Perforation of the lingual plate concavity can have serious consequences for the patient. Arising from the external carotid artery, the lingual artery loops around to pass between the genioglossus and hyoglossus muscles.10 A large lingual concavity in the anterior region of the mandible can pose a risk of perforation in this area.11 Piercing of the vasculature on the ventral side of the tongue can lead to potentially fatal arterial hemorrhage.12,13
In the posterior region, a perforation of the lingual plate concavity is not as life threatening. There are minimal vital structures in the submandibular space except for submandibular glands and lymph nodes. However, it does not mean that this area should be ignored for implant placement. The position of the lingual nerve must also be considered for posterior mandibular implant placement. The lingual nerve is a branch of the posterior trunk of the mandibular nerve given off in the infratemporal fossa, coursing close to the lingual aspect of the mandible at the region of the third molar.14 Because of the varying course of the lingual nerve, perforation of the lingual cortical plate during implant placement can result in nerve dysfunction.
If a perforation of the lingual plate is left undetected and an implant placed, the extruded implant may cause persistent inflammation or infection. This potentially could cause significant issues with the spread of infection. Because of the location of the concavity, an infection in this area could easily spread to the parapharyngeal and retropharyngeal space, leading to more severe complications such as mediastinitis, mycotic aneurysm formation with subsequent rupture of the internal carotid artery, internal jugular vein thrombosis with septic pulmonary embolism, or upper airway obstruction.15 Although these types of complications do not immediately occur, the severity of these entities should be taken seriously during the treatment planning and placement of implants in the posterior mandible.16
An interesting finding with this study is in regard to the amount of residual bone present. The design of our study included a measurement of both the anterior and posterior mandibular ridge height from the most prominent lingual bone to a fixed point in the mandible (VL). The greatest amount of residual bone height was found in the anterior mandible, which makes it an ideal site for implant placement. In the posterior mandible, a decrease in VL was observed in older patients, with a significant change occurring around age 63. This could be due to mandibular bone resorption of the edentulous area, which is increased with aging.17 Because of this factor, implant placement can be more difficult because of the decreased height and resorption in edentulous areas, especially in the elderly, in whom bone resorption is common.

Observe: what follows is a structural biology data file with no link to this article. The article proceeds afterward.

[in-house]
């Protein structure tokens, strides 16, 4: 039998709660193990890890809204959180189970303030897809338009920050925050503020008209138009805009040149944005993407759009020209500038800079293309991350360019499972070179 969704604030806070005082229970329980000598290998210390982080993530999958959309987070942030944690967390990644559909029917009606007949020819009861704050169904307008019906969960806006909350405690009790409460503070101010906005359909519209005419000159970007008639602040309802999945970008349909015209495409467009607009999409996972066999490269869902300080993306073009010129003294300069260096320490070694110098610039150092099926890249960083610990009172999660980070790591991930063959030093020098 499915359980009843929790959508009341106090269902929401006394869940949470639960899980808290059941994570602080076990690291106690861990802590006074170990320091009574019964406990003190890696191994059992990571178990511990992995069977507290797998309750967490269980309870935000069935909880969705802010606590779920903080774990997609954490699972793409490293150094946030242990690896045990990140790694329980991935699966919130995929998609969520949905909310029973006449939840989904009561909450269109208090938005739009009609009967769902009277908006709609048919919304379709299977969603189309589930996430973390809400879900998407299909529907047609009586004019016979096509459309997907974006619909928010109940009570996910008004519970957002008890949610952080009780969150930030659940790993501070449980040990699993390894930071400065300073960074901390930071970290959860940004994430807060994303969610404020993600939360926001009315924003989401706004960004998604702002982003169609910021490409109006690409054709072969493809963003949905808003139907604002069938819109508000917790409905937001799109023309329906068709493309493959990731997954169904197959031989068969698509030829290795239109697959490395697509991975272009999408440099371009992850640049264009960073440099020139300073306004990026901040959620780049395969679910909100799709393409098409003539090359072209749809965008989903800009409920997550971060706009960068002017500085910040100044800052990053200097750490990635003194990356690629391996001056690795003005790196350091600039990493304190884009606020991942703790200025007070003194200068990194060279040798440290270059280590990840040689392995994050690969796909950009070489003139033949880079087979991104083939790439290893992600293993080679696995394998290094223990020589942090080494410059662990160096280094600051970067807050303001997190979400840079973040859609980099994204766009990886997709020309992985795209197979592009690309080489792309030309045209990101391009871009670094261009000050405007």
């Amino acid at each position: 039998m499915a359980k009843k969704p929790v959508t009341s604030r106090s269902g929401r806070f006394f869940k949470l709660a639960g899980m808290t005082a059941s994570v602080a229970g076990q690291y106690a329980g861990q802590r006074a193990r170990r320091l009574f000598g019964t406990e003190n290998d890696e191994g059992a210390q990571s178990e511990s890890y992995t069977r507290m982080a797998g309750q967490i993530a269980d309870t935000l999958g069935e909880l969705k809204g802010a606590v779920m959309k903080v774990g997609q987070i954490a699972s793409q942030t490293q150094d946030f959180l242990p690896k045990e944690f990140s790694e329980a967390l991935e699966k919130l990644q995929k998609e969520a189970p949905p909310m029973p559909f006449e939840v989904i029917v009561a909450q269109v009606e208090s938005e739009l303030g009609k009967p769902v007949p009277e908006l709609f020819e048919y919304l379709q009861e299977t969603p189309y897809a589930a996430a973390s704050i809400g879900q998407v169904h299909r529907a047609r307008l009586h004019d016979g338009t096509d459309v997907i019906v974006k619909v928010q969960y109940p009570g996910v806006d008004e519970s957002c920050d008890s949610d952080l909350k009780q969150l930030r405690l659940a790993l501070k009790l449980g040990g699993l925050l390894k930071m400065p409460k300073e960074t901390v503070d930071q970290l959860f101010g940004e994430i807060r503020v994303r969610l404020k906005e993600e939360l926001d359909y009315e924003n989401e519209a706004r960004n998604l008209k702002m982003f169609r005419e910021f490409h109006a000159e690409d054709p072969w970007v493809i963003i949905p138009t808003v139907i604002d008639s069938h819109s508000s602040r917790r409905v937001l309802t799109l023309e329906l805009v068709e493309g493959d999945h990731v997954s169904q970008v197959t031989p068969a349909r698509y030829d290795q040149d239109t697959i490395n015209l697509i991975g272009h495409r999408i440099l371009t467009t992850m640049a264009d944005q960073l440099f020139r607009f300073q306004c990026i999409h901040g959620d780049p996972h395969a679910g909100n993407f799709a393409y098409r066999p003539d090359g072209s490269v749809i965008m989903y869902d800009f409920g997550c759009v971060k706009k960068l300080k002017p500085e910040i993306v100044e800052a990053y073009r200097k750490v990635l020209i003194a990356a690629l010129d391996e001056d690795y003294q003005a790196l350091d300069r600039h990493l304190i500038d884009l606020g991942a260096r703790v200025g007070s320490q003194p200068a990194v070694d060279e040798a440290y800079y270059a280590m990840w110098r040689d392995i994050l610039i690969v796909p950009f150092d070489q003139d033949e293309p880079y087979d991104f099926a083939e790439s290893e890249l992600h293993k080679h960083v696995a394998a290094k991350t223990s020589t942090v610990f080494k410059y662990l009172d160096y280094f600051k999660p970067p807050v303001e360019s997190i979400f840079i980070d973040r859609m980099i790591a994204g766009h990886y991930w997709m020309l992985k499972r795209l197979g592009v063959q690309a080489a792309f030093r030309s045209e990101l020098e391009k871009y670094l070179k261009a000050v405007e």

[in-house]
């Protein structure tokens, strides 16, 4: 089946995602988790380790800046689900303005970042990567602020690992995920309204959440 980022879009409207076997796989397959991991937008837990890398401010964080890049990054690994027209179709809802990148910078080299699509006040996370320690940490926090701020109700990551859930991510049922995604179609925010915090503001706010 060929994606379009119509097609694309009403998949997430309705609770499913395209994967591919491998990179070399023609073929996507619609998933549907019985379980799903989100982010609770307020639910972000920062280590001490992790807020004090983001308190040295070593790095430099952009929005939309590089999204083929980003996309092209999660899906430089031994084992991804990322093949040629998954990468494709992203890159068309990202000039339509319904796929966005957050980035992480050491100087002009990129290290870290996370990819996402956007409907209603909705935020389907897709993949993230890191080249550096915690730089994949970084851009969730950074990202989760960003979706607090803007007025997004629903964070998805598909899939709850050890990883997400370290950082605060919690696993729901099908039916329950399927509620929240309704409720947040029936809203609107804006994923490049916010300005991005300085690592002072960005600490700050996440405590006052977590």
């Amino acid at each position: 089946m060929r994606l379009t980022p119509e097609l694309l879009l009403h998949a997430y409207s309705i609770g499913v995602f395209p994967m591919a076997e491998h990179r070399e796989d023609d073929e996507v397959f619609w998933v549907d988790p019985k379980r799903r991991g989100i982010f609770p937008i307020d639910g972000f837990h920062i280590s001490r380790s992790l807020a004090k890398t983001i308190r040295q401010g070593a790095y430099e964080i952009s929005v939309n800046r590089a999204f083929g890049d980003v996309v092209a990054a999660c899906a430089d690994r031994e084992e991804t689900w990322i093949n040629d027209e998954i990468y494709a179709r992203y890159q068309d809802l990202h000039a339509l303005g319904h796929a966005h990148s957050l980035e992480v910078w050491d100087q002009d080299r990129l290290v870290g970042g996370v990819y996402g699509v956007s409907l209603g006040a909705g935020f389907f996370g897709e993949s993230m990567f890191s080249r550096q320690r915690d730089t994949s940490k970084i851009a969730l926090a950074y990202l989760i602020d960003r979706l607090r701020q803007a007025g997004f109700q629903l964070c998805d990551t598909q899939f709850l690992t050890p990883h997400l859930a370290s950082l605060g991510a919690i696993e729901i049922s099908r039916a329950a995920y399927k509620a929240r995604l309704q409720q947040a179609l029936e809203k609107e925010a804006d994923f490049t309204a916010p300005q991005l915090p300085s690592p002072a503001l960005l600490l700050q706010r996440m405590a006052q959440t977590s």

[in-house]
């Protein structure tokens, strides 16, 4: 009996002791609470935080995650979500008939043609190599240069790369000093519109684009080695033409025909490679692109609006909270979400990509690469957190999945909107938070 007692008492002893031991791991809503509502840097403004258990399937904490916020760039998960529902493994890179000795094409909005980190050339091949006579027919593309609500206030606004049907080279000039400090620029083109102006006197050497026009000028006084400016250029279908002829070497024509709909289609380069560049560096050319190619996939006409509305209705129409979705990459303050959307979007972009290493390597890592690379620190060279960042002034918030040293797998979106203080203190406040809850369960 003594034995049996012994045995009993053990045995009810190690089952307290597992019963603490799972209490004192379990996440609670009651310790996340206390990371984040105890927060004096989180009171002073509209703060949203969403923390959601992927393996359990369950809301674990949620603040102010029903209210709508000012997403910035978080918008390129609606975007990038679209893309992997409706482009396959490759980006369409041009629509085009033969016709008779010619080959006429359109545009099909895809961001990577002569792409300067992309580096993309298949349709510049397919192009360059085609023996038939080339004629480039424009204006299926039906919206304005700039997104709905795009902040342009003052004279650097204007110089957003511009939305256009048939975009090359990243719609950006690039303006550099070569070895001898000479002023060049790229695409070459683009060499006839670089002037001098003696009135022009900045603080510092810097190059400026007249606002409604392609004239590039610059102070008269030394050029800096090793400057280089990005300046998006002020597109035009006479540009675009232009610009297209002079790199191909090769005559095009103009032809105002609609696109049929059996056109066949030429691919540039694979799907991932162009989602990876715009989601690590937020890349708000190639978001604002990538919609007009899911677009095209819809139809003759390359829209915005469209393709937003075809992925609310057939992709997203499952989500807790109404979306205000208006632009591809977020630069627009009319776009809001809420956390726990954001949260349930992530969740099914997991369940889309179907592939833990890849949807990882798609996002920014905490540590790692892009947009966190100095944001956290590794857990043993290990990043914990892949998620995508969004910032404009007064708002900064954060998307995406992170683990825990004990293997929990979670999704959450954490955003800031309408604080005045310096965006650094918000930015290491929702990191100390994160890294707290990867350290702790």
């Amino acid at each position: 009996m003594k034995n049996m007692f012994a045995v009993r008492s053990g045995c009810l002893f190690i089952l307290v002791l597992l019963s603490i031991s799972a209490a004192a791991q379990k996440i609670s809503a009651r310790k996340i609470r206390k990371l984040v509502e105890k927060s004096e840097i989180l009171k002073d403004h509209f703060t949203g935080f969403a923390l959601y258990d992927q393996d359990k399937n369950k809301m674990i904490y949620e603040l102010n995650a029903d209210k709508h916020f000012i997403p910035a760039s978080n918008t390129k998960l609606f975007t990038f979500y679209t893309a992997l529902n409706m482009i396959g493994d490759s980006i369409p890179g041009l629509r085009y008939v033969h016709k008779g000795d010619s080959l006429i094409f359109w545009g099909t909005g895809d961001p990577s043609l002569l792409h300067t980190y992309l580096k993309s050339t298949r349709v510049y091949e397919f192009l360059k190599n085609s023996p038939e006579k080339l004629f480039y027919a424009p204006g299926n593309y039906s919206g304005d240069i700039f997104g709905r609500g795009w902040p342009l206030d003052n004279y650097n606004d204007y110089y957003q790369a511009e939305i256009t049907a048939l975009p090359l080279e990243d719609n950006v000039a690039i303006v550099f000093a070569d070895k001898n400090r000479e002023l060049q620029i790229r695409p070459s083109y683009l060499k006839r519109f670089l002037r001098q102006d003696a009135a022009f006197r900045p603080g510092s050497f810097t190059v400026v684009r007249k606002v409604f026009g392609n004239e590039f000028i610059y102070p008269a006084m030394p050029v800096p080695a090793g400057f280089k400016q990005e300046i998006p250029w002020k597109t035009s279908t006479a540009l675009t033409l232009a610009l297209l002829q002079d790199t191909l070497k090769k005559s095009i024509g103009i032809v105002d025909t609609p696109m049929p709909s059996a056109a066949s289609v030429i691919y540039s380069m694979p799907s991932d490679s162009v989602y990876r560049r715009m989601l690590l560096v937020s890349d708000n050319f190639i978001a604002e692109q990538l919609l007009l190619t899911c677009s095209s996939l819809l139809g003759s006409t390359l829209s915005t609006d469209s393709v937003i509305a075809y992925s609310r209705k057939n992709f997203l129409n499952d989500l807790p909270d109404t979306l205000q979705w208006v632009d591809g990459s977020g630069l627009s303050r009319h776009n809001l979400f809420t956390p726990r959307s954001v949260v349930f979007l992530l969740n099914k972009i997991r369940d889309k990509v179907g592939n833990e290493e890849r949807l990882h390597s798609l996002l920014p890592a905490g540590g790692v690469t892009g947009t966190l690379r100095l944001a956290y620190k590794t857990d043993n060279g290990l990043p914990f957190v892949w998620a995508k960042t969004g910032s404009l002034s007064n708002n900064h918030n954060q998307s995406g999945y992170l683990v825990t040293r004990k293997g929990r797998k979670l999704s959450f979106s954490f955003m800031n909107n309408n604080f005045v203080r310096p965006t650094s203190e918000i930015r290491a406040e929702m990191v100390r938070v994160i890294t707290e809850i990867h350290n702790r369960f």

Although no significant differences were detected for race or gender, a larger sample size may have helped to find a significant correlation. Further studies on this topic should include a larger sample size and multiple calibrated examiners to rule out variability.
Preoperative imaging is imperative to the success of implant placement. Combined with proper treatment planning and analysis of the surgical site, a CBCT scan is a useful diagnostic tool that can provide important information about anatomical structures and morphological variations in the sites of interest. In this study, vital landmarks such as the inferior alveolar nerve canal and the inferior border of the anterior mandible were used as reference points in data collection. With these points, a system was developed to classify the mandibular undercut in both anterior and posterior regions. In the posterior mandible, 61 (60%) were concave, 38 (37%) were parallel, and 3 (3%) were convex (Figure 9). In the anterior region, 39 (38%) were concave, 52 (51%) were parallel, and 11 (115) were convex. The lingual concavity, if present, should be measured and carefully assessed to determine if the implant placement is a viable option in the posterior first molar region of the mandible. Likewise, in the anterior region, the sublingual and submental arteries should be carefully avoided by assessing the lingual concavity in order to decrease the risk of hemorrhage and airway obstruction because of its close proximity to the mandible. By analyzing these points in reference to the lingual concavity anatomy using CBCT, preoperative diagnostic studies can be performed to ensure proper implant placement to avoid potential life-threatening complications.
The authors would like to acknowledge Mr William R. Potrikus for his contribution to the statistical analysis of the data collected. The authors would also like to acknowledge Ms Andona R. Zacks-Jordan of the Institutional Planning, Assessment, Accreditation and Research (IPAAR) for her contribution in editing the manuscript.